Born and raised in California’s San Joaquin Valley, I learned early that a good cotton crop would buy us our most prized possessions — shoes and books.
As each farming day ended, my father would retreat to the ‘bunkhouse’ to write magazine stories and articles for Golden West and True West. Alongside him was my mother, a newspaper journalist. Following in their footsteps seemed the natural thing to do, so when Tipton Elementary announced a school-wide American Legion essay contest, I picked up my stubby pencil and a blank page and looked to my father for guidance. “Write what you know,” he said. At my young age, cotton-farming was king. This essay became my first writing award, being bested only by my older sister.
Throughout my teens and early twenties, I sought the life of a writer in every nook, cranny, and corner I could find, but only minor writing successes found their way to me. It seemed I worked every job available trying to help pay the bills while raising my family: telephone operator, telemarketer, airline reservations, radio sales, receptionist, real estate agent, property manager, escrow officer, until one day I realized how fast time was carrying my dream away.
Determined to be a published novelist, I began setting my alarm at 4am every morning and wrote like mad for 3 hours, then showered, dressed, and rushed to work. By day’s end, I was simply too tired to write, but at 4am the next morning I was up and at my keyboard once again. It took another two years before I finished the novel I had been researching and writing for more than fifteen years: Shadow of the Hawk. Pinned to my computer on those exhaustive days were the trimmed lyrics from Sarah McLachlan: “I am so tired, but I can’t sleep … Standin’ on the edge of something much too deep.”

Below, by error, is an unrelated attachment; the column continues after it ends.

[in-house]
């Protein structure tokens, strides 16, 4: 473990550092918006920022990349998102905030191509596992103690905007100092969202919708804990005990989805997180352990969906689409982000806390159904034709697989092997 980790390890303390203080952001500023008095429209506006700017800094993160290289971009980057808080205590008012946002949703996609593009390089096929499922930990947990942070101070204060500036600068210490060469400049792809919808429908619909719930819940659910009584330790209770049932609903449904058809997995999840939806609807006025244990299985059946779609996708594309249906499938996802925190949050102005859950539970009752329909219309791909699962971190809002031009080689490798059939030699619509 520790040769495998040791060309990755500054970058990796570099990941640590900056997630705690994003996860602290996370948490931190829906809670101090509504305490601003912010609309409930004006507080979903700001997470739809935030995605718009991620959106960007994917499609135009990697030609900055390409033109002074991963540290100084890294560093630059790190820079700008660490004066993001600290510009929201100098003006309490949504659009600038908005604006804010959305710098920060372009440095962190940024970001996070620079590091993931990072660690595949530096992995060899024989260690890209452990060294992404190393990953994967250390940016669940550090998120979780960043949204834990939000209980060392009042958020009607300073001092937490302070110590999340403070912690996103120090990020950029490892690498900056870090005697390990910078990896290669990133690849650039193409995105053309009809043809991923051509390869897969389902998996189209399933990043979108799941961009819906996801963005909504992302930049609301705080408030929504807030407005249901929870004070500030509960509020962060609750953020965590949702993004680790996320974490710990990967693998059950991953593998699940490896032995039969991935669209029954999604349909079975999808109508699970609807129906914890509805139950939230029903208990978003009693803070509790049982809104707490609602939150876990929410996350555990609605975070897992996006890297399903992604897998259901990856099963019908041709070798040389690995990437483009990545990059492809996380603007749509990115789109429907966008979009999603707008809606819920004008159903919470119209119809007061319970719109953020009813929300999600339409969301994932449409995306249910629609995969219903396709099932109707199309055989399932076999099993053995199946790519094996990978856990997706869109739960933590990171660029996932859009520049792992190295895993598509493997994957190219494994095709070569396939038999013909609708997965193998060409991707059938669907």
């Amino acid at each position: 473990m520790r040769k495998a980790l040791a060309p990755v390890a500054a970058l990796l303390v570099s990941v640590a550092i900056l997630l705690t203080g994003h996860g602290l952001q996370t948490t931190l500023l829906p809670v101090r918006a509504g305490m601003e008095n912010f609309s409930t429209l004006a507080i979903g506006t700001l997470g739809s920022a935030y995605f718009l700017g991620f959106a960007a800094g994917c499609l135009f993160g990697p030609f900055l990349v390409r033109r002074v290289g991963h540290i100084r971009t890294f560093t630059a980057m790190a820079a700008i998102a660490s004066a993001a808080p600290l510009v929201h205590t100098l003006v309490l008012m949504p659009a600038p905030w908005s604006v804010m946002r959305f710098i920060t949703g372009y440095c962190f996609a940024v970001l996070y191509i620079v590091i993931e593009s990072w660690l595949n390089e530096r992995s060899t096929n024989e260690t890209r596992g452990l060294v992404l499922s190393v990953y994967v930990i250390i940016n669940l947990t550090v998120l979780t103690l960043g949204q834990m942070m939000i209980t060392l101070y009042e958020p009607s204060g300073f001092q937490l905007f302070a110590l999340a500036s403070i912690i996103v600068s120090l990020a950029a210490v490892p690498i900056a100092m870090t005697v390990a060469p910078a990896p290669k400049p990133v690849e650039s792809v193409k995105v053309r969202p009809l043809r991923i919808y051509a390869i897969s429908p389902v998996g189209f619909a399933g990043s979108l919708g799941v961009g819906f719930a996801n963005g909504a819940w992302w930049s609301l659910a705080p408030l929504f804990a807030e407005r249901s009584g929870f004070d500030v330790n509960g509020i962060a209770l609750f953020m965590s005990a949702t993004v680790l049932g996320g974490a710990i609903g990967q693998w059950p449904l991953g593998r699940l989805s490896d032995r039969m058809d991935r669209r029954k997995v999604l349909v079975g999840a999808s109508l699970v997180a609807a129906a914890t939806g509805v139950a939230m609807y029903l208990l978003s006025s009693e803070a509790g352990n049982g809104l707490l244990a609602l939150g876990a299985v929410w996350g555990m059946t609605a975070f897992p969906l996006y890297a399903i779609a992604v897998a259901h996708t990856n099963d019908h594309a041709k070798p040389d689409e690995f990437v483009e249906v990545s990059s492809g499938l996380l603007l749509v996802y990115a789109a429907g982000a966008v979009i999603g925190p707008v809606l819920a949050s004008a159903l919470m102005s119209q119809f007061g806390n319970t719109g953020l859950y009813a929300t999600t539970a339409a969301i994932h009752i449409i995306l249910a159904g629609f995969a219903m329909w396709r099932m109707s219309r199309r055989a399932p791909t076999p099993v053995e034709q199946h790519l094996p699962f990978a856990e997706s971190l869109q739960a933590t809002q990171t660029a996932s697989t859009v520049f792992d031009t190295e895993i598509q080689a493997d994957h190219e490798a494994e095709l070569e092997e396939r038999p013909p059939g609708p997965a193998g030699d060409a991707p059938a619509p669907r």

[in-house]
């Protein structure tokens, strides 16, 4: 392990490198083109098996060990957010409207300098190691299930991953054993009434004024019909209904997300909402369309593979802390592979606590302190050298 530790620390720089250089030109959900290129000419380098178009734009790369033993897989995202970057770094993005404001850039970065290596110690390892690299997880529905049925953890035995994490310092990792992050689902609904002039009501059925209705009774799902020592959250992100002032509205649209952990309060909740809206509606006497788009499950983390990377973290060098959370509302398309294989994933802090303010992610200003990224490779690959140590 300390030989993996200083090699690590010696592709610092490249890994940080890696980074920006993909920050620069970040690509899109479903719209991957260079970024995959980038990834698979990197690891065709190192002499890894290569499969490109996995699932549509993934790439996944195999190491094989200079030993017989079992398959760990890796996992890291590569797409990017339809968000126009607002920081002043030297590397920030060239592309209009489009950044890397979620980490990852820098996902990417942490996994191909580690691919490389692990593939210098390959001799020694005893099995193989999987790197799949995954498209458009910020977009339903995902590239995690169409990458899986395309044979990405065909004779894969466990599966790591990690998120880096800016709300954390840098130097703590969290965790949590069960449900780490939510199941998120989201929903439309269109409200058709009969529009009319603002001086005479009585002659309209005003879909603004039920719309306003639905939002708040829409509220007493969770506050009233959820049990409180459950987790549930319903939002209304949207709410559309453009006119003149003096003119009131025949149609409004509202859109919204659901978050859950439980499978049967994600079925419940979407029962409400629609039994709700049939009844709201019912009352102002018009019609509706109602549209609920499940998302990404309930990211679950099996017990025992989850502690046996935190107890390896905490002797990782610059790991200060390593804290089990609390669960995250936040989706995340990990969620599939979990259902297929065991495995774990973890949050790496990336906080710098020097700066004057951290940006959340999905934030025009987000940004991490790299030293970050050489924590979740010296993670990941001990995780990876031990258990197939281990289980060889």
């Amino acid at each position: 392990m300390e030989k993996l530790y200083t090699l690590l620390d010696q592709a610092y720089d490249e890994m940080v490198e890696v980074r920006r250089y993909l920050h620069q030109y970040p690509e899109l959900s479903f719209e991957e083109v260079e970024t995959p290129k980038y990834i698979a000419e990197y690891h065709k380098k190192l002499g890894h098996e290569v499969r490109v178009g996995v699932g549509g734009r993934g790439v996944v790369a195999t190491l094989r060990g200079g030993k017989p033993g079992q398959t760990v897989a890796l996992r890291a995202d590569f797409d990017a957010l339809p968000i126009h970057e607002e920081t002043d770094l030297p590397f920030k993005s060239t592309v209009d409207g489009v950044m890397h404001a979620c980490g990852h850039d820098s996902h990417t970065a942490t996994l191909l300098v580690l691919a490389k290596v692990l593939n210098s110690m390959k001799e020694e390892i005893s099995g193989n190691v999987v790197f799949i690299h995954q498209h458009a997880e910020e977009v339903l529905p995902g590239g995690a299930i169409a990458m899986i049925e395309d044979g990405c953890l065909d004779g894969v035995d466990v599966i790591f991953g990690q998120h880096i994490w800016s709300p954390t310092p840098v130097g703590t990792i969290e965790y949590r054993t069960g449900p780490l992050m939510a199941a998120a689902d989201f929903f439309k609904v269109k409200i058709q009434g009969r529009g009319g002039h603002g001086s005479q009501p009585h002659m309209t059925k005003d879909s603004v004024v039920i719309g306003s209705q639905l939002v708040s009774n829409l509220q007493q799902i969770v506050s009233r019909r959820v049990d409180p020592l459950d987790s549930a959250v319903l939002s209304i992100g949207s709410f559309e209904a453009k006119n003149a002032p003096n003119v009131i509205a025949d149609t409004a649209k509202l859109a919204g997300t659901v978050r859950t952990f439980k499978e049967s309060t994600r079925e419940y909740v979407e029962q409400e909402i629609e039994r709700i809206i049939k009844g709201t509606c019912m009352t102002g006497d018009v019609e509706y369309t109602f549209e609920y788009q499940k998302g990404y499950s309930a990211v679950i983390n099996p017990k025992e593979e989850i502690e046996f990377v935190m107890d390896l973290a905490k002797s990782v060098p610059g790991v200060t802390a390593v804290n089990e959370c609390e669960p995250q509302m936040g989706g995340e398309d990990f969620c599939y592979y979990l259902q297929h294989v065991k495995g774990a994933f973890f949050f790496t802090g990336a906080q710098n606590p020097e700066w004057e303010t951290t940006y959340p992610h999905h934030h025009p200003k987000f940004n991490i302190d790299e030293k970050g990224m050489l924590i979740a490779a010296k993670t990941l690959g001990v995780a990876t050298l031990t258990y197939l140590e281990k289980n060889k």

Then, one early morning, word came that I had won the Southern Writers 2014 Short Story contest. A writing dream had come true! While reveling in that wonderful glow of “I am a good writer!” I watched as another email popped in — a publisher was offering a contract on my novel. I think all writers wonder how they’ll react when an offer arrives. For me, I planned to call/text/email/shout the news to everyone I knew, but instead I sat staring at the two emails. Were they truly addressed to me? That same week, two other publishing offers arrived for the same book.
So long ago, my childhood dream while I sat perched high in an apricot tree reading The Grapes of Wrath, To Kill a Mockingbird, Call of the Wild, Lord of the Rings, The Time Machine, and so many more, was to be a writer … and I am so afraid to open my eyes.
Shadow of the Hawk is my debut novel. Black Lightning is my first middle-grade novel.